Scrutinising government

Analysis: How rules allow ministers to keep meetings with lobbyists under wraps

Central lobby-Flickr/Keithernesto

Communities Secretary Eric Pickles has been vociferous in his criticism of local councils’ use of lobbying firms, which he banned last year.

‘Lobbyists are being used to sidestep transparency laws,’ he said in the Guardian last November. ‘Lobbyists are not subject to Freedom of Information or transparency rules. Democracy is at its strongest when it is cost-efficient, open and transparent…’

But local authorities may feel they have to hire lobbyists so they are on a level playing field with companies that are also using them. For example, Farnborough Airport – Britain’s only dedicated business airport – had Bell Pottinger Public Affairs on its side when Rushmoor Borough Council refused the airport permission to expand in 2009.

BPPA’s website said the Secretary of State was likely to be involved in the final planning decision and added: ‘therefore … BPPA has devised and managed a national political engagement strategy to help build awareness and support for Farnborough Airport within government.’ The web page for BPPA’s planning team also includes a quote from Farnborough Airport’s chief executive in which he states that the lobbyists’ ‘extensive network of political contacts have made them an invaluable part of our project team.

To try to establish the extent of the firm’s lobbying activities, the Bureau asked Mr Pickles’ department of Communities and Local Government, which is responsible for planning appeals, for copies of all correspondence, including notes of meetings and telephone calls, between members of the department and BPPA relating to Farnborough Airport.

The answer came: there wasn’t any. Neither was there a single note from BPPA amongst the reams submitted to the Planning Inspectorate during a public inquiry on the airport expansion held in 2010.

So how did BPPA manage its ‘political engagement strategy’ without communicating with the most relevant government department? The answer may lie in a point made on the firm’s website, which notes that BPPA frequently hosts ‘small dinners and informal workshops for our clients with senior politicians and advisers‘.

The Bureau recently revealed that Mr Pickles was a guest at one of these BPPA dinners at the Savoy, which was also attended by the chief executive of Farnborough Airport and took place nine days before Mr Pickles’ department approved the airport’s expansion.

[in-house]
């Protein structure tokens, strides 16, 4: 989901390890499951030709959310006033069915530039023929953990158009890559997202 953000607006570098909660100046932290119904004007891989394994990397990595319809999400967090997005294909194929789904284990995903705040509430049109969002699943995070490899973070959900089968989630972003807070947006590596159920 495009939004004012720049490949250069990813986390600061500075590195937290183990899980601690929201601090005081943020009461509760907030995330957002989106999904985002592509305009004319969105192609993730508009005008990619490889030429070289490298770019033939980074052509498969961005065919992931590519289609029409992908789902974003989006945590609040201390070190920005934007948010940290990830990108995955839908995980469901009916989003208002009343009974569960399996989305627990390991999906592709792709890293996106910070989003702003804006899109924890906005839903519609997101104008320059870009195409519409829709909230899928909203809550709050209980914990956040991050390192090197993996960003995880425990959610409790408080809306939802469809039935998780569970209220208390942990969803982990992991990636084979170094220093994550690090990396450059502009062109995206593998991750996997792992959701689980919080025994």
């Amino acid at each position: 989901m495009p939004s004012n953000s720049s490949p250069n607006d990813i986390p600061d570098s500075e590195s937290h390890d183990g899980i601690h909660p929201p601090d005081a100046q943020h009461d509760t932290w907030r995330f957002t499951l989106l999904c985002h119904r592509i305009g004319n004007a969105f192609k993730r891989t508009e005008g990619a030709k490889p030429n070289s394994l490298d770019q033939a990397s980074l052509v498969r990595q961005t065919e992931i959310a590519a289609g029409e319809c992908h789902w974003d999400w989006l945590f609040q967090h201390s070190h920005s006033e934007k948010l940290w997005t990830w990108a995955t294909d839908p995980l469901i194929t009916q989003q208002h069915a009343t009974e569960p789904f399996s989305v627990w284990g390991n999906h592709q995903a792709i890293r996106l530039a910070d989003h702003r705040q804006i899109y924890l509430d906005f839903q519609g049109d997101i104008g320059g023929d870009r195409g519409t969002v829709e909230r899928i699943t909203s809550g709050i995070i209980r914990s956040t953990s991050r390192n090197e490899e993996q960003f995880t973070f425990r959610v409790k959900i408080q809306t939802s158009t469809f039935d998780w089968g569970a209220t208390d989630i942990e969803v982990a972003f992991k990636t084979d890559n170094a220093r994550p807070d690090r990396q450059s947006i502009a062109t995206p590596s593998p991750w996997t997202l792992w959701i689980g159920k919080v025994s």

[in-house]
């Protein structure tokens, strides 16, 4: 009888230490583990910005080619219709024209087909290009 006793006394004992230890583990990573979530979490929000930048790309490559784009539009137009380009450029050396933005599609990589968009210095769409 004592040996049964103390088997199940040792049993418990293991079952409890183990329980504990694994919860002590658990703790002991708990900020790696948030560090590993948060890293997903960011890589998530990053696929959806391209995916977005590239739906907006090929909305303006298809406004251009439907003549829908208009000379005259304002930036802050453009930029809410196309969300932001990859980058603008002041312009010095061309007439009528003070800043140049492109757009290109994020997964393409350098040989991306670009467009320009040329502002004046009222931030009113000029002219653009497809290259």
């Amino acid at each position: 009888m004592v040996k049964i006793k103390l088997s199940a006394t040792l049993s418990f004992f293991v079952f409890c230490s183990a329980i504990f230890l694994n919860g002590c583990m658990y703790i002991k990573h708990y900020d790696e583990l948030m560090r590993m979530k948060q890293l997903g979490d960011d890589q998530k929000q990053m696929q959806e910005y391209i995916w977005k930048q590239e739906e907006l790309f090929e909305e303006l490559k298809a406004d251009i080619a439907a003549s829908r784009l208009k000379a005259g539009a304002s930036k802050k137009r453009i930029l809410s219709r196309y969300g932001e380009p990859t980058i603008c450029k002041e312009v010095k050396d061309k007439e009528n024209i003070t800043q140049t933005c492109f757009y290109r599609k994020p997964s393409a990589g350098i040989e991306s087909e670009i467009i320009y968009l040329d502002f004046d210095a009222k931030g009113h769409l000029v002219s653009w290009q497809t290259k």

Under the government’s ministerial code, which was updated after last year’s election, ministers are required to declare all hospitality accepted in a ‘ministerial capacity’ and all meetings with external organisations on a register published quarterly.

But Mr Pickles’ declarations of hospitality fail to mention the Savoy dinner ‘because the Secretary of State was not invited in his ministerial capacity’.

Mr Pickles hasn’t broken the rules, and both his department and Bell Pottinger insist the airport was not discussed at the dinner.

The problem is that a gaping hole in the code means ministers do not have to declare any meetings they deem private.

Related article: Loophole means lobbying at party conferences goes undeclared.

BPPA chairman Peter Bingle’s blog suggests he regularly meets senior politicians on an informal basis. A fortnight after the Savoy dinner, Mr Bingle described spending most of an evening in the House of Lords’ Pugin Room with ‘three of my favourite politicians’, including Stephen Hammond, who is Mr Pickles’ parliamentary private secretary. And on June 21 2011 the lobbyist tweeted: ‘Just had a drink on the terrace with Stephen Hammond. Quite apart from being a nice guy why isn’t he a minister?

Just over a week later Mr Bingle wrote that Bell Pottinger had hosted a dinner for justice secretary Ken Clarke.  Guests at the event included G4S, a private security firm which had previously been awarded contracts to run two prisons by the Ministry of Justice.

A G4S spokesman told the Bureau: ‘A senior member of our UK management team attended the dinner… along with a number of other guests from other major British companies. There was a wide-ranging political discussion’. Two weeks after the dinner Mr Clarke announced plans to privatise eight further prisons.

When first approached by the Bureau, the Ministry of Justice said Mr Clarke had attended the dinner in a private capacity and would therefore not need to declare it. But later a spokesman for the justice secretary confirmed he would declare the dinner in the next publication of the register.

Other government departments have helped keep lobbyists’ activities in the dark. The Bureau’s request of the Department of Business, Innovation and Skills for details of correspondence with Bell Pottinger, for example, was met with refusal. ‘Releasing such information could prejudice the commercial interests of Bell Pottinger and their clients as this would not have been common knowledge,’ said a BIS spokesman, who also cited Data Protection laws.

In a speech before last year’s general election, David Cameron said lobbying was a scandal waiting to happen. ‘We don’t know who is meeting whom,’he said. ‘We don’t know whether any favours are being exchanged. We don’t know which outside interests are wielding unhealthy influence … I believe that secret corporate lobbying, like the expenses scandal, goes to the heart of why people are so fed up with politics.’

The Conservatives would be the party to ‘sort this out,’ he promised. ‘I believe it’s time we shone the light of transparency on lobbying in our country.’

He might like to start by amending the rules to state that meetings with lobbyists, however friendly and informal, should not be classed as private. And that the ‘the light of transparency’ should not be obscured by the commercial interests of public affairs firms.